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Pharmaceutical Research

, Volume 28, Issue 8, pp 1785–1791 | Cite as

Finding Promiscuous Old Drugs for New Uses

  • Sean Ekins
  • Antony J. Williams
Perspectives

ABSTRACT

From research published in the last six years we have identified 34 studies that have screened libraries of FDA-approved drugs against various whole cell or target assays. These studies have each identified one or more compounds with a suggested new bioactivity that had not been described previously. We now show that 13 of these drugs were active against more than one additional disease, thereby suggesting a degree of promiscuity. We also show that following compilation of all the studies, 109 molecules were identified by screening in vitro. These molecules appear to be statistically more hydrophobic with a higher molecular weight and AlogP than orphan-designated products with at least one marketing approval for a common disease indication or one marketing approval for a rare disease from the FDA’s rare disease research database. Capturing these in vitro data on old drugs for new uses will be important for potential reuse and analysis by others to repurpose or reposition these or other existing drugs. We have created databases which can be searched by the public and envisage that these can be updated as more studies are published.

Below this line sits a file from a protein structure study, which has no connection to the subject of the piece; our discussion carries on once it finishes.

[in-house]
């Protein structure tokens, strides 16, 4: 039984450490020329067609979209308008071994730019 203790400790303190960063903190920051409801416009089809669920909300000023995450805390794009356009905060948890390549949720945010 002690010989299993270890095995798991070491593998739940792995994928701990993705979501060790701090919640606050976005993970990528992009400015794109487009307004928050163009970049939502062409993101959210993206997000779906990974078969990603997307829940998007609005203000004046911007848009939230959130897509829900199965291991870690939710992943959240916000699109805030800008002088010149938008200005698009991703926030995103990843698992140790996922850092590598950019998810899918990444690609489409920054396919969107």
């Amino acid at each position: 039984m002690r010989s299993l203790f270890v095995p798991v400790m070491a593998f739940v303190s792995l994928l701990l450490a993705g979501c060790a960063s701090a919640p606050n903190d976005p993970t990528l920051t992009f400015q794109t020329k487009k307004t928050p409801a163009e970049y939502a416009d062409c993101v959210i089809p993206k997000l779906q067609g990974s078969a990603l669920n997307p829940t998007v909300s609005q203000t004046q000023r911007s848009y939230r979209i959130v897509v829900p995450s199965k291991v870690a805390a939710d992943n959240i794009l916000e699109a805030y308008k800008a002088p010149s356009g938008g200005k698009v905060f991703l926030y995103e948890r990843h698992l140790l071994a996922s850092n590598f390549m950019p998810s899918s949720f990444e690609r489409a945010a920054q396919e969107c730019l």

KEY WORDS

cheminformatics HTS old drugs repositioning repurposing 

Notes

ACKNOWLEDGMENTS and DISCLOSURES

SE gratefully acknowledges David Sullivan (Johns Hopkins University) for discussing and suggesting references for JHCCL. Accelrys are kindly thanked for providing Discovery Studio.

SE consults for Collaborative Drug Discovery, Inc. on a Bill and Melinda Gates Foundation: Grant#49852 “Collaborative drug discovery for TB through a novel database of SAR data optimized to promote data archiving and sharing.”

Supplementary material

11095_2011_486_MOESM1_ESM.doc (198 kb)
Supplemental Table I Drugs identified with new uses using HTS methods. This table greatly extends a previously published version (1). CCR5, Chemokine receptor 5; DHFR, Dihydrofolate reductase; DOA, Drugs of abuse, FDA, Food and Drug Administration; GLT1, Glutamate transporter 1; HSP-90, Heat shock protein 90; JHCCL, John Hopkins Clinical Compound Library; Mtb, Mycobacterium tuberculosis; NK-1, neurokinin- 1 receptor; OCTN2 (DOC 197 kb)

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Copyright information

© Springer Science+Business Media, LLC 2011

Authors and Affiliations

  1. 1.Collaborations in ChemistryJenkintownUSA
  2. 2.Collaborative Drug DiscoveryBurlingameUSA
  3. 3.Department of Pharmaceutical SciencesUniversity of MarylandBaltimoreUSA
  4. 4.Department of PharmacologyUniversity of Medicine & Dentistry of New Jersey (UMDNJ) Robert Wood Johnson Medical SchoolPiscatawayUSA
  5. 5.Royal Society of ChemistryWake ForestUSA

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